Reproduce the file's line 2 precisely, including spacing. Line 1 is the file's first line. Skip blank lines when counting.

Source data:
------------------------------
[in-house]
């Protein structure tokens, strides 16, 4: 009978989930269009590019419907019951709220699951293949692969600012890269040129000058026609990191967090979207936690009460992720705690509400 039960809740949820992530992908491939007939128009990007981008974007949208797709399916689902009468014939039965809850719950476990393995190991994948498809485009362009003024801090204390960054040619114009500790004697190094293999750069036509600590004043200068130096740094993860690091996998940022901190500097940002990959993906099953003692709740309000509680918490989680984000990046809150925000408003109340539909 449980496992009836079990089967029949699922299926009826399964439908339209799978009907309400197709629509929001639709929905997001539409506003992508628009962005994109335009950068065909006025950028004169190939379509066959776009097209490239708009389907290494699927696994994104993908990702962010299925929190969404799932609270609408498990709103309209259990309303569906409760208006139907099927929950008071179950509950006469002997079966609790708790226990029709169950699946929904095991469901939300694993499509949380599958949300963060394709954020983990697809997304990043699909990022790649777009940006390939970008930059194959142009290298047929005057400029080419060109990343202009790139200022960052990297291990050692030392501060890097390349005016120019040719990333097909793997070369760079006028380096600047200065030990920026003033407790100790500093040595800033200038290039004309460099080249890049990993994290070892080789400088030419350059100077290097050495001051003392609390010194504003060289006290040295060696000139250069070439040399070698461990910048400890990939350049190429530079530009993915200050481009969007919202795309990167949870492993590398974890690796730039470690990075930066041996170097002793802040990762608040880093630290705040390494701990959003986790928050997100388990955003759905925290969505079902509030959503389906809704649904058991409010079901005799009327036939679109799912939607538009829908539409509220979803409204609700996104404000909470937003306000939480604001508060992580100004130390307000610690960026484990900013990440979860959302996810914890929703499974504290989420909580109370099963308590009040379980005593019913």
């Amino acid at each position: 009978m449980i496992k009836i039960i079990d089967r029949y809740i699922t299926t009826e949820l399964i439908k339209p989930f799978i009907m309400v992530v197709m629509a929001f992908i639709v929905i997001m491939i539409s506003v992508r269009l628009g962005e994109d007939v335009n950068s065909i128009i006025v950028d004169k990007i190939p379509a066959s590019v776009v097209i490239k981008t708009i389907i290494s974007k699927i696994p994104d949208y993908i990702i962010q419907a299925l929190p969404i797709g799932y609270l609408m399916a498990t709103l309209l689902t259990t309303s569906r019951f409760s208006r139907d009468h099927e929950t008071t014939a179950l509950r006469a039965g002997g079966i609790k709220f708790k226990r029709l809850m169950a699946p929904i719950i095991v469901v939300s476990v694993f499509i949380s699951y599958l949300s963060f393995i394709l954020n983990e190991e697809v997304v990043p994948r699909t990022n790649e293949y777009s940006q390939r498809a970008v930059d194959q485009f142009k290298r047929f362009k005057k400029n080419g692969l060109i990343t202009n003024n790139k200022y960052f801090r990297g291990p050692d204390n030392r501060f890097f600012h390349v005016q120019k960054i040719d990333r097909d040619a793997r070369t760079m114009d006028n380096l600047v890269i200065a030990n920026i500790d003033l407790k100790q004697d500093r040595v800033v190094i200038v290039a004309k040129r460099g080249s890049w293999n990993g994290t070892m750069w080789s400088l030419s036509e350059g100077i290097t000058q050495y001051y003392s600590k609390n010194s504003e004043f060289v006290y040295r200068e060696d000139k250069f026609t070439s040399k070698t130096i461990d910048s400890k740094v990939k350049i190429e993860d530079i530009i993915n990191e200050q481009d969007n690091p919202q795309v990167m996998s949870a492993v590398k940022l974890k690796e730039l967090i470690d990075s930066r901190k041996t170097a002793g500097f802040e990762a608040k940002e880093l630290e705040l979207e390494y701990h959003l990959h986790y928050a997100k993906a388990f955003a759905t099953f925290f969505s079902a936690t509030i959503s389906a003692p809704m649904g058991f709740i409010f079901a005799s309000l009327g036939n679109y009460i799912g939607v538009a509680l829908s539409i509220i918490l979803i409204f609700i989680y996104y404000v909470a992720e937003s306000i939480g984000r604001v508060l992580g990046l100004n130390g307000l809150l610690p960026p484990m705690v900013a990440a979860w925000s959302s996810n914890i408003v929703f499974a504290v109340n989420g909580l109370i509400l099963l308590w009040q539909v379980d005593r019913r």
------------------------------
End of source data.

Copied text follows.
């Protein structure tokens, strides 16, 4: 009978989930269009590019419907019951709220699951293949692969600012890269040129000058026609990191967090979207936690009460992720705690509400 039960809740949820992530992908491939007939128009990007981008974007949208797709399916689902009468014939039965809850719950476990393995190991994948498809485009362009003024801090204390960054040619114009500790004697190094293999750069036509600590004043200068130096740094993860690091996998940022901190500097940002990959993906099953003692709740309000509680918490989680984000990046809150925000408003109340539909 449980496992009836079990089967029949699922299926009826399964439908339209799978009907309400197709629509929001639709929905997001539409506003992508628009962005994109335009950068065909006025950028004169190939379509066959776009097209490239708009389907290494699927696994994104993908990702962010299925929190969404799932609270609408498990709103309209259990309303569906409760208006139907099927929950008071179950509950006469002997079966609790708790226990029709169950699946929904095991469901939300694993499509949380599958949300963060394709954020983990697809997304990043699909990022790649777009940006390939970008930059194959142009290298047929005057400029080419060109990343202009790139200022960052990297291990050692030392501060890097390349005016120019040719990333097909793997070369760079006028380096600047200065030990920026003033407790100790500093040595800033200038290039004309460099080249890049990993994290070892080789400088030419350059100077290097050495001051003392609390010194504003060289006290040295060696000139250069070439040399070698461990910048400890990939350049190429530079530009993915200050481009969007919202795309990167949870492993590398974890690796730039470690990075930066041996170097002793802040990762608040880093630290705040390494701990959003986790928050997100388990955003759905925290969505079902509030959503389906809704649904058991409010079901005799009327036939679109799912939607538009829908539409509220979803409204609700996104404000909470937003306000939480604001508060992580100004130390307000610690960026484990900013990440979860959302996810914890929703499974504290989420909580109370099963308590009040379980005593019913």